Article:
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Publication numberUS6175446 B1
Publication typeGrant
Application numberUS 09/159,141
Publication dateJan 16, 2001
Filing dateSep 23, 1998
Priority dateSep 23, 1998
Fee statusPaid
Publication number09159141, 159141, US 6175446 B1, US 6175446B1, US-B1-6175446, US6175446 B1, US6175446B1
InventorsGerard A. Alphonse
Original AssigneeSarnoff Corporation
Export CitationBiBTeX, EndNote, RefMan
External Links: USPTO, USPTO Assignment, Espacenet
Polarization-independent semiconductor optical amplifier
US 6175446 B1
Abstract
A semiconductor optical amplifier having various ratios of TE/TM polarization in a multiple quantum well structure on a substrate formed by growing a certain number of quantum wells under compressive strain and others under tensile strain, as well as buffers. The gain coefficients of the respective well layers are chosen such that the overall TE and TM gains are matched over the whole spontaneous emission spectrum so that the semiconductor optical amplifier is polarization-independent.
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Claims(9)
I claim:
1. An apparatus, comprising:
(a) a first quantum-well structure on a substrate, said first quantum-well structure including:
(i) at least one quantum well formed under compressive strain,
(ii) at least one quantum well formed under tensile strain, and
(iii) at least one buffer layer disposed between said at least one quantum well formed under compressive strain and said at least one quantum well formed under tensile strain; and
(b) a second quantum-well structure on the substrate, said second quantum-well structure electrically separated from said first quantum well structure, said second quantum-well structure including:
(i) at least one quantum well formed under compressive strain, and
(ii) at least one quantum well formed under tensile strain, and
(iii) at least one buffer layer disposed between said at least one quantum well formed under compressive strain and said at least one quantum well formed under tensile strain.
2. The apparatus of claim 1, further comprising:
(c) a first cladding layer having a top edge and a bottom edge, and abutting said first quantum-well structure; and
(d) a second cladding layer having a top edge and a bottom edge, and abutting said second quantum-well structure and next to said first cladding layer;
and wherein said second quantum-well structure is electrically separated from said first quantum well structure by a space between said first cladding layer and said second cladding layer.
3. The apparatus of claim 2, wherein said first cladding layer is at least as thick as said second cladding layer, and wherein said space extends from the top edge of said first cladding layer to the bottom edge of said first cladding layer.
4. The apparatus of claim 1, further comprising:
(a) a polarizing beam splitter operationally disposed in a light path with said first and second quantum-well structures to create a TE mode light path and a TM mode light path;
(b) a first and second detector, said first detector provided in the TE mode light path downstream from said polarizing beam splitter, and said second detector provided in the TM mode light path downstream from said polarizing beam splitter;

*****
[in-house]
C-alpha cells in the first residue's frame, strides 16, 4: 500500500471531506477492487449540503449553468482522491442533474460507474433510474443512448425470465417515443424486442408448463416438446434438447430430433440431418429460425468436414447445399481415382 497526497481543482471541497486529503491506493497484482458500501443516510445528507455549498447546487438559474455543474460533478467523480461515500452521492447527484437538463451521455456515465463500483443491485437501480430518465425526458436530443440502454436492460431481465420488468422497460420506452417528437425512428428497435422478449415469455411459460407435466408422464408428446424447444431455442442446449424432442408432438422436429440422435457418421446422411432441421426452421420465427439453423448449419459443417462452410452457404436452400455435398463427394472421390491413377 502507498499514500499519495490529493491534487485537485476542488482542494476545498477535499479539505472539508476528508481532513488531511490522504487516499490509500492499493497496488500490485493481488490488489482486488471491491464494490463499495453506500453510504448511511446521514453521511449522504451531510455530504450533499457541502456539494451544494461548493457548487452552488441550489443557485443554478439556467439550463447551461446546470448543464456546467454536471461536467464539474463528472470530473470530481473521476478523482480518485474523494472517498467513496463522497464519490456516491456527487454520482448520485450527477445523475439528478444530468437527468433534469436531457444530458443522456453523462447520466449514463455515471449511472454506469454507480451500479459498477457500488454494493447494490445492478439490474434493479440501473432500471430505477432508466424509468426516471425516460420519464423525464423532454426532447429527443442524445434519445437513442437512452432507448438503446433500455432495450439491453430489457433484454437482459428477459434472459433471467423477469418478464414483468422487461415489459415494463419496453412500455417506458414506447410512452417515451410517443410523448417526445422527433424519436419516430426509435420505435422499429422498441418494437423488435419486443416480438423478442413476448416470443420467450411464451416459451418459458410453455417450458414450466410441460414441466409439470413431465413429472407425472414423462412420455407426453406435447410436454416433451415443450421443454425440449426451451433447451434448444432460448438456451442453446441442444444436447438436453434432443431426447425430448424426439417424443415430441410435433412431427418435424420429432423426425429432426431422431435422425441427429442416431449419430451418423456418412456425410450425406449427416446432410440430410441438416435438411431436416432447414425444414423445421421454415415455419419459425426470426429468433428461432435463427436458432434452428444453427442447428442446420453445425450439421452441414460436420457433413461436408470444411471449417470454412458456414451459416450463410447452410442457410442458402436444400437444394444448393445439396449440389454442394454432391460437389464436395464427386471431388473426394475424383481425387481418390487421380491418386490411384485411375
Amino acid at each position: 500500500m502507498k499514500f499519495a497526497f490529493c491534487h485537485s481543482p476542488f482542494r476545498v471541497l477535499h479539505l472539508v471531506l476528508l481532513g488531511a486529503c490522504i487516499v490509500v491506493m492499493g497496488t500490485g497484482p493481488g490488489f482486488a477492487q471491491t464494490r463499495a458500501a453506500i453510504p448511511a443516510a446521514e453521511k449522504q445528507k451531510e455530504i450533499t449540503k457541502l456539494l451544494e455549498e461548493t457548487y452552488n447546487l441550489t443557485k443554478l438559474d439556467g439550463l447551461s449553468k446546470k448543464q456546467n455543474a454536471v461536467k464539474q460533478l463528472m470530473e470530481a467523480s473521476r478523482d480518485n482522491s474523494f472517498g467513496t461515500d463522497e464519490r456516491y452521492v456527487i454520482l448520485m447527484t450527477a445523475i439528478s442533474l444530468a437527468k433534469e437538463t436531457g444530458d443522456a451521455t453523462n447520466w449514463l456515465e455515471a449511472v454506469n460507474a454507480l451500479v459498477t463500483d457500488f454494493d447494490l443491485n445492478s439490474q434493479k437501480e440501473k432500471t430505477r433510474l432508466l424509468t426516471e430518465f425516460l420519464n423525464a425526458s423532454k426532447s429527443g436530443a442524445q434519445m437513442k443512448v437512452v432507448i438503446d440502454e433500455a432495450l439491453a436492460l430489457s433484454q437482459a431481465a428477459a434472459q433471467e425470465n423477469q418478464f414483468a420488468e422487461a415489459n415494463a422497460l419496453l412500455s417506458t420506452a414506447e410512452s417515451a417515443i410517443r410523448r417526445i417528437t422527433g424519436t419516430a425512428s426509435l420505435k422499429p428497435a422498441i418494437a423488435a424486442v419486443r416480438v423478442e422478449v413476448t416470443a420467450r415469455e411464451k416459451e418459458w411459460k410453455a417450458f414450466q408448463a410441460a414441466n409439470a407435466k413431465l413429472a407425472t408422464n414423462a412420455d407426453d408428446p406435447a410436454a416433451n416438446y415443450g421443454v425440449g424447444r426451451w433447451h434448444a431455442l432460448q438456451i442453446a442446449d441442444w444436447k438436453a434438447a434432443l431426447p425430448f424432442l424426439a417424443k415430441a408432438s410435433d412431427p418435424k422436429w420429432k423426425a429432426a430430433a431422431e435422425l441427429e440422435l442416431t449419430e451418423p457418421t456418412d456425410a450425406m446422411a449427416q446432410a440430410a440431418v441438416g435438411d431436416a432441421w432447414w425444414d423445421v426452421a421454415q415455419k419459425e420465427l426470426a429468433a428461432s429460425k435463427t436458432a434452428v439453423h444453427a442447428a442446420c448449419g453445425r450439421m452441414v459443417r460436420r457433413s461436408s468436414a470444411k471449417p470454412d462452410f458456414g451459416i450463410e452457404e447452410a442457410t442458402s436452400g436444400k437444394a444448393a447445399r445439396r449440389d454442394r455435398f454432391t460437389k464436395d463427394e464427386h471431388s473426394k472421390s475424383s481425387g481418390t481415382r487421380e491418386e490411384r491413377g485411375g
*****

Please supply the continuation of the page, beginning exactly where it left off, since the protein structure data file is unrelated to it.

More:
(c) a differential amplifier comprising two inputs, said first input operatively associated with said first detector, and said second input operatively associated with said second detector; and
(d) a current generator operatively associated with the output from the differential amplifier, and operatively associated with said first quantum-well structure and said second quantum-well structure.
5. A feedback device, comprising:
(a) a polarizing beam splitter operationally disposed in a light path with an optical amplifier to create a TE mode light path and a TM mode light path, the optical amplifier containing at least a first quantum-well structure and a second quantum-well structure;
(b) a first and second detector, said first detector provided in the TE mode light path downstream from said polarizing beam splitter, and said second detector provided in the TM mode light path downstream from said polarizing beam splitter;
(c) a differential amplifier comprising two inputs, said first input operatively associated with said first detector, and said second input operatively associated with said second detector; and
(d) a current generator operatively associated with the output from the differential amplifier, and operatively associated with said optical amplifier to provide at least a first feedback current to the first quantum-well structure and a second feedback current to said second quantum-well structure.
6. A method for adjusting gain in light emitted from a multiple-quantum-well optical amplifier, at least one quantum well emitting light that is principally TE mode, and at least one quantum well emitting light that is principally TM mode, said method comprising:
(a) separating emitted light that is principally TE mode from the emitted light that is principally TM mode;
(b) comparing the TE mode light with the TM mode light;
(c) sending to a generator, based on the comparison, a difference signal; and
(d) generating a current for each quantum well so that the gain of the TE-mode light is substantially equal to the gain in the TM mode light.
7. The method of claim 6, wherein the multiple-quantum-well amplifier includes
(a) a first quantum-well structure on a substrate, said first quantum-well structure including:
(i) at least one quantum well formed under compressive strain,
(ii) at least one quantum well formed under tensile strain, and